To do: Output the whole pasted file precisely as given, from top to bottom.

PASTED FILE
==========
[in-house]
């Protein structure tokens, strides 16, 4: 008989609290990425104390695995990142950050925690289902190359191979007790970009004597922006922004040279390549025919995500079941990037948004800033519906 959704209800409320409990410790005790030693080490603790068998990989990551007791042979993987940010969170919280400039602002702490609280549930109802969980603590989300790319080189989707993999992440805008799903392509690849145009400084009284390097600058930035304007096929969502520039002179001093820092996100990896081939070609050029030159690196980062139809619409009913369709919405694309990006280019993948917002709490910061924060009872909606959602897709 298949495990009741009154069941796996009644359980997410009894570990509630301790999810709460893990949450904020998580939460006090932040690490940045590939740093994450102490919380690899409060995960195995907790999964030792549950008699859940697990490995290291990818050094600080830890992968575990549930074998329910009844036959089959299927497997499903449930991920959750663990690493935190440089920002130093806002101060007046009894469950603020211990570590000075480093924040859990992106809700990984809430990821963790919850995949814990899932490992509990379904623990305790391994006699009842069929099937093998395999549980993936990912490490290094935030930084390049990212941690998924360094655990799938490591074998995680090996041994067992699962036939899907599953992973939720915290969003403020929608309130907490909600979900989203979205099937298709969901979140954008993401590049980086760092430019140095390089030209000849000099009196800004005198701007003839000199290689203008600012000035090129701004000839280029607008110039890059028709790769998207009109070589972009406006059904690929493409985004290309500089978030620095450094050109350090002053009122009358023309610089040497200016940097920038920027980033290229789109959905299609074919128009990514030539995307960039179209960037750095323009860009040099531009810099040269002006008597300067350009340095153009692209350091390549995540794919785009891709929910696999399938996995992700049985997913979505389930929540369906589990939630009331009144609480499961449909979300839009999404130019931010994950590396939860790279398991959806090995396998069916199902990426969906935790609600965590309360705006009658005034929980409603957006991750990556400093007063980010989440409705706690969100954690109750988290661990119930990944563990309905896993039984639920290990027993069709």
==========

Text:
[in-house]
């Protein structure tokens, strides 16, 4: 008989609290990425104390695995990142950050925690289902190359191979007790970009004597922006922004040279390549025919995500079941990037948004800033519906 959704209800409320409990410790005790030693080490603790068998990989990551007791042979993987940010969170919280400039602002702490609280549930109802969980603590989300790319080189989707993999992440805008799903392509690849145009400084009284390097600058930035304007096929969502520039002179001093820092996100990896081939070609050029030159690196980062139809619409009913369709919405694309990006280019993948917002709490910061924060009872909606959602897709 298949495990009741009154069941796996009644359980997410009894570990509630301790999810709460893990949450904020998580939460006090932040690490940045590939740093994450102490919380690899409060995960195995907790999964030792549950008699859940697990490995290291990818050094600080830890992968575990549930074998329910009844036959089959299927497997499903449930991920959750663990690493935190440089920002130093806002101060007046009894469950603020211990570590000075480093924040859990992106809700990984809430990821963790919850995949814990899932490992509990379904623990305790391994006699009842069929099937093998395999549980993936990912490490290094935030930084390049990212941690998924360094655990799938490591074998995680090996041994067992699962036939899907599953992973939720915290969003403020929608309130907490909600979900989203979205099937298709969901979140954008993401590049980086760092430019140095390089030209000849000099009196800004005198701007003839000199290689203008600012000035090129701004000839280029607008110039890059028709790769998207009109070589972009406006059904690929493409985004290309500089978030620095450094050109350090002053009122009358023309610089040497200016940097920038920027980033290229789109959905299609074919128009990514030539995307960039179209960037750095323009860009040099531009810099040269002006008597300067350009340095153009692209350091390549995540794919785009891709929910696999399938996995992700049985997913979505389930929540369906589990939630009331009144609480499961449909979300839009999404130019931010994950590396939860790279398991959806090995396998069916199902990426969906935790609600965590309360705006009658005034929980409603957006991750990556400093007063980010989440409705706690969100954690109750988290661990119930990944563990309905896993039984639920290990027993069709």